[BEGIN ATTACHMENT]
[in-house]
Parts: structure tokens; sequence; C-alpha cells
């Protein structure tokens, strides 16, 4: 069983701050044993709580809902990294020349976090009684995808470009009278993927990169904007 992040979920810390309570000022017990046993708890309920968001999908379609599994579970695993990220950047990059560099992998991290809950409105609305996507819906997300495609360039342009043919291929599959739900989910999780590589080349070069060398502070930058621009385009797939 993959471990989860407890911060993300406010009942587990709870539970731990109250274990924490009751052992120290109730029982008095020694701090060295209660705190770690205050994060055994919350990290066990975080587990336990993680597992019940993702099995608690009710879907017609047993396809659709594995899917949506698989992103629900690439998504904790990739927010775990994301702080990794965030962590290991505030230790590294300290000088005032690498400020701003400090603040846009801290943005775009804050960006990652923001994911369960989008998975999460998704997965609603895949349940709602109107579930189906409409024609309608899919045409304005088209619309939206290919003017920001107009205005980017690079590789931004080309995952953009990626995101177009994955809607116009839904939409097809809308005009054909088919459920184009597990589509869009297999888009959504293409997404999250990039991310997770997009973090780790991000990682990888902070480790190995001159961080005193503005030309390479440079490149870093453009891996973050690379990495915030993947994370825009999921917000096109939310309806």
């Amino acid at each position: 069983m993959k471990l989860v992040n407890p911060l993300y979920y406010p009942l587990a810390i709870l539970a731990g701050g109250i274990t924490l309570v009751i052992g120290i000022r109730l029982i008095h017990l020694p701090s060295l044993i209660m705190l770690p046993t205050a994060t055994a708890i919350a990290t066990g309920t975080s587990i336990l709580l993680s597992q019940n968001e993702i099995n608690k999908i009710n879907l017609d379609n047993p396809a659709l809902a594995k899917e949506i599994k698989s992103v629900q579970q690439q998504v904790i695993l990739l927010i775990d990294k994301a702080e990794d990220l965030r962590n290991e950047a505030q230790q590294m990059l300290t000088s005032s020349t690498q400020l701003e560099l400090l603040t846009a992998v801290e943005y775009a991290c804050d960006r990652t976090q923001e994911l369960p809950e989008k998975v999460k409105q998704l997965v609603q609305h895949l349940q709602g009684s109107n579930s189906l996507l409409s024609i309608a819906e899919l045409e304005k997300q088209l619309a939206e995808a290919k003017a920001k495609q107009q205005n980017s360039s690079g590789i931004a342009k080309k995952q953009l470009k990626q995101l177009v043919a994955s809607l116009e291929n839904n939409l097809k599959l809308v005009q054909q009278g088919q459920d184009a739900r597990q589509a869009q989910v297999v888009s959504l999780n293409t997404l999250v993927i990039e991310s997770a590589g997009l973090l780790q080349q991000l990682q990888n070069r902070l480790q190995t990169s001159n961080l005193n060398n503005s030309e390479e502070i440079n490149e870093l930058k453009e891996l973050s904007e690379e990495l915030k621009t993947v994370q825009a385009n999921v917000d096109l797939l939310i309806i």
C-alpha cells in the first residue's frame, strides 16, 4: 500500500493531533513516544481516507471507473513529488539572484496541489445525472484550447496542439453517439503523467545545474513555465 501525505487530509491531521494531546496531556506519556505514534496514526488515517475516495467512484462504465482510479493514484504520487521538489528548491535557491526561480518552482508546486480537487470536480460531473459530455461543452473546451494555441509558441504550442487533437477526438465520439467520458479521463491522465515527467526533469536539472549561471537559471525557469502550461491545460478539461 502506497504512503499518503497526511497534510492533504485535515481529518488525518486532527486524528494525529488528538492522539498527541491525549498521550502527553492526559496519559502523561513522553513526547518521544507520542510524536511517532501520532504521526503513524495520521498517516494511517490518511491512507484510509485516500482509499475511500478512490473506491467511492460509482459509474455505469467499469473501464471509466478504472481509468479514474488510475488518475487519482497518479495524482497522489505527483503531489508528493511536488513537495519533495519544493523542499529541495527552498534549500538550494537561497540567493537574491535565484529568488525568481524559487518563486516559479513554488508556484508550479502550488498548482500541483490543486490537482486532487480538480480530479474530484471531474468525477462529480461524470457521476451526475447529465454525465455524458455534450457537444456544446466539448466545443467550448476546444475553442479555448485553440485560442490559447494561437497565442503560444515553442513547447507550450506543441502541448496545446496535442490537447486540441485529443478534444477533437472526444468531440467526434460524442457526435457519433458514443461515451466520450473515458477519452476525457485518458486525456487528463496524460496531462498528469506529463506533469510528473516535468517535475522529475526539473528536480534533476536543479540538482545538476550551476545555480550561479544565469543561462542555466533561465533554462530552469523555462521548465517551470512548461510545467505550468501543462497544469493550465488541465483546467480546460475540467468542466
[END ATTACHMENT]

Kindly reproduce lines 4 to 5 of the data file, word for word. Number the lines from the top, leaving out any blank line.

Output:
């Amino acid at each position: 069983m993959k471990l989860v992040n407890p911060l993300y979920y406010p009942l587990a810390i709870l539970a731990g701050g109250i274990t924490l309570v009751i052992g120290i000022r109730l029982i008095h017990l020694p701090s060295l044993i209660m705190l770690p046993t205050a994060t055994a708890i919350a990290t066990g309920t975080s587990i336990l709580l993680s597992q019940n968001e993702i099995n608690k999908i009710n879907l017609d379609n047993p396809a659709l809902a594995k899917e949506i599994k698989s992103v629900q579970q690439q998504v904790i695993l990739l927010i775990d990294k994301a702080e990794d990220l965030r962590n290991e950047a505030q230790q590294m990059l300290t000088s005032s020349t690498q400020l701003e560099l400090l603040t846009a992998v801290e943005y775009a991290c804050d960006r990652t976090q923001e994911l369960p809950e989008k998975v999460k409105q998704l997965v609603q609305h895949l349940q709602g009684s109107n579930s189906l996507l409409s024609i309608a819906e899919l045409e304005k997300q088209l619309a939206e995808a290919k003017a920001k495609q107009q205005n980017s360039s690079g590789i931004a342009k080309k995952q953009l470009k990626q995101l177009v043919a994955s809607l116009e291929n839904n939409l097809k599959l809308v005009q054909q009278g088919q459920d184009a739900r597990q589509a869009q989910v297999v888009s959504l999780n293409t997404l999250v993927i990039e991310s997770a590589g997009l973090l780790q080349q991000l990682q990888n070069r902070l480790q190995t990169s001159n961080l005193n060398n503005s030309e390479e502070i440079n490149e870093l930058k453009e891996l973050s904007e690379e990495l915030k621009t993947v994370q825009a385009n999921v917000d096109l797939l939310i309806i």
C-alpha cells in the first residue's frame, strides 16, 4: 500500500493531533513516544481516507471507473513529488539572484496541489445525472484550447496542439453517439503523467545545474513555465 501525505487530509491531521494531546496531556506519556505514534496514526488515517475516495467512484462504465482510479493514484504520487521538489528548491535557491526561480518552482508546486480537487470536480460531473459530455461543452473546451494555441509558441504550442487533437477526438465520439467520458479521463491522465515527467526533469536539472549561471537559471525557469502550461491545460478539461 502506497504512503499518503497526511497534510492533504485535515481529518488525518486532527486524528494525529488528538492522539498527541491525549498521550502527553492526559496519559502523561513522553513526547518521544507520542510524536511517532501520532504521526503513524495520521498517516494511517490518511491512507484510509485516500482509499475511500478512490473506491467511492460509482459509474455505469467499469473501464471509466478504472481509468479514474488510475488518475487519482497518479495524482497522489505527483503531489508528493511536488513537495519533495519544493523542499529541495527552498534549500538550494537561497540567493537574491535565484529568488525568481524559487518563486516559479513554488508556484508550479502550488498548482500541483490543486490537482486532487480538480480530479474530484471531474468525477462529480461524470457521476451526475447529465454525465455524458455534450457537444456544446466539448466545443467550448476546444475553442479555448485553440485560442490559447494561437497565442503560444515553442513547447507550450506543441502541448496545446496535442490537447486540441485529443478534444477533437472526444468531440467526434460524442457526435457519433458514443461515451466520450473515458477519452476525457485518458486525456487528463496524460496531462498528469506529463506533469510528473516535468517535475522529475526539473528536480534533476536543479540538482545538476550551476545555480550561479544565469543561462542555466533561465533554462530552469523555462521548465517551470512548461510545467505550468501543462497544469493550465488541465483546467480546460475540467468542466